If you are a certain age (or like oldies music), you’ll know the song, “All We Need is Love.” It sounds so good when the Beetles croon, “All we need is love, love, love is all we need.”

And loving everyone sounds like such a great thing – in theory. In reality, it’s not quite that simple because people are, well, human. Add to that our own humanness, and suddenly loving people isn’t all fluffy clouds and rainbows and unicorns.


In fact, loving others can be one of the hardest commands God has ever given us – especially when we’ve been hurt or betrayed by those we are supposed to love. It’s particularly painful when the hurt comes from those who are supposed to have your back. No betrayal cuts quite as deep as the betrayal from the person you trusted the most.

I don’t think that this is a particularly new problem though. Over and over in Scripture, the early church is exhorted to love each other, to forgive each other, to offer grace to each other. I don’t think it would have been mentioned quite so much if those early Christians didn’t struggle with it, like we do.

Paul, the primary writer of the letters in the New Testament, tells us how crucial our love for each other is – because a lost world is watching. They are watching, looking for something they don’t have. Our love for each other is one way we show them who Jesus is.

I have to wonder, though, what message the unsaved world gets from the church if they are basing who Jesus is on by how we love each other. 

Let’s face it, the church as a whole is divided, not just along denominational lines and racial lines, but also within individual church bodies, as well. And I think satan rubs his hands in glee to see all the disunity among the family of God because when we are busy fighting with each other, we aren’t fighting the true enemy. We lower our shields and let our swords drop by our sides, making us easy targets for an enemy the Bible describes as a lion who is seeking to devour us.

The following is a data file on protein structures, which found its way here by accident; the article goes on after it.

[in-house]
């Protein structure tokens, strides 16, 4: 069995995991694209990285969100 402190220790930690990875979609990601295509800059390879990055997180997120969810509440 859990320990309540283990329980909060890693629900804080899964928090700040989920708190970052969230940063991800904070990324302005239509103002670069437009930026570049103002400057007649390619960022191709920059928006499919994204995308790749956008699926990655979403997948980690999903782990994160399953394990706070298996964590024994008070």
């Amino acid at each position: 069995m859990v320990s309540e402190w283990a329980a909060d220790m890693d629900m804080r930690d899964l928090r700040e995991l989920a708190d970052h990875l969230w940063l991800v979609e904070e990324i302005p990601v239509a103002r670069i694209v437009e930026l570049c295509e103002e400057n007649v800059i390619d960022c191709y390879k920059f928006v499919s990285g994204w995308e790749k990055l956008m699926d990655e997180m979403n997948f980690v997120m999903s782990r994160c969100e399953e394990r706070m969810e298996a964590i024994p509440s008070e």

Instead of clinging to our right to be right, maybe we should start clinging to Jesus instead. We are focused on things that, really, in the light of eternity don’t even matter. Will we really care if we got invited to that party or if someone said something unkind about us when we are in Jesus’ very presence in heaven?


I’m not denying those things sting, but we have to keep the bigger picture in mind. And that bigger picture which is we are in a war. We can’t afford to turn on our fellow soldiers if we hope to come out in one piece.

I’m talking to myself just as much as the next person in this. It’s so easy to get caught up in the daily stuff I am living in. It’s all too easy to make a mountain range out of an ant hill. I get it. But know that this is what the enemy wants.

If he can turn us on each other, we do the work of devouring for him.

In Galatians 5:15, it says, “But if you bite and devour one another, take care that you are not consumed by one another.”


That word consume means to use up or destroy. It sounds horrible, doesn’t it? Yet, how many times have you felt yourself being used up or destroyed by someone actions or words? How many times have you been the one doing the devouring and consuming?

I wish I could say that if you just get spiritual enough, that everything at your church and with the people there will be smooth sailing, that everyone will just love each other perfectly and never hurt each other, intentionally or unintentionally. But that’s not the truth and we know it.

But I do think we can make a choice to not be easily offended, to not look for insult and hurt where it wasn’t intended or let it go when it was. Often those things say so much more about the other person than you. I think we can make the choice to be mature in our relationships. If we have something that is truly bothering us, that we can’t let go – go to the person in love and get it straightened out. So many times, it’s a simple misunderstanding that honesty resolves.


Unfortunately, no matter our good intentions, the bad news is there is no way we can love each other as we are called to do. However, the good news is that we don’t have to do it in our own power.


Thankfully, God promises us that we are, “equipped for every good work.” I don’t know about you, but that is a big relief, to know I can lean on God to help me do the hard stuff – even loving the unlovable.

How about you? Do you struggle loving others? I’d love to hear about it!

Blessings, Rosanne

1 Comment on When Loving Others is Difficult

  1. A former pastor of mine used to say all the time” It would be so much easier to love “the church” if it didn’t mean loving His people.”

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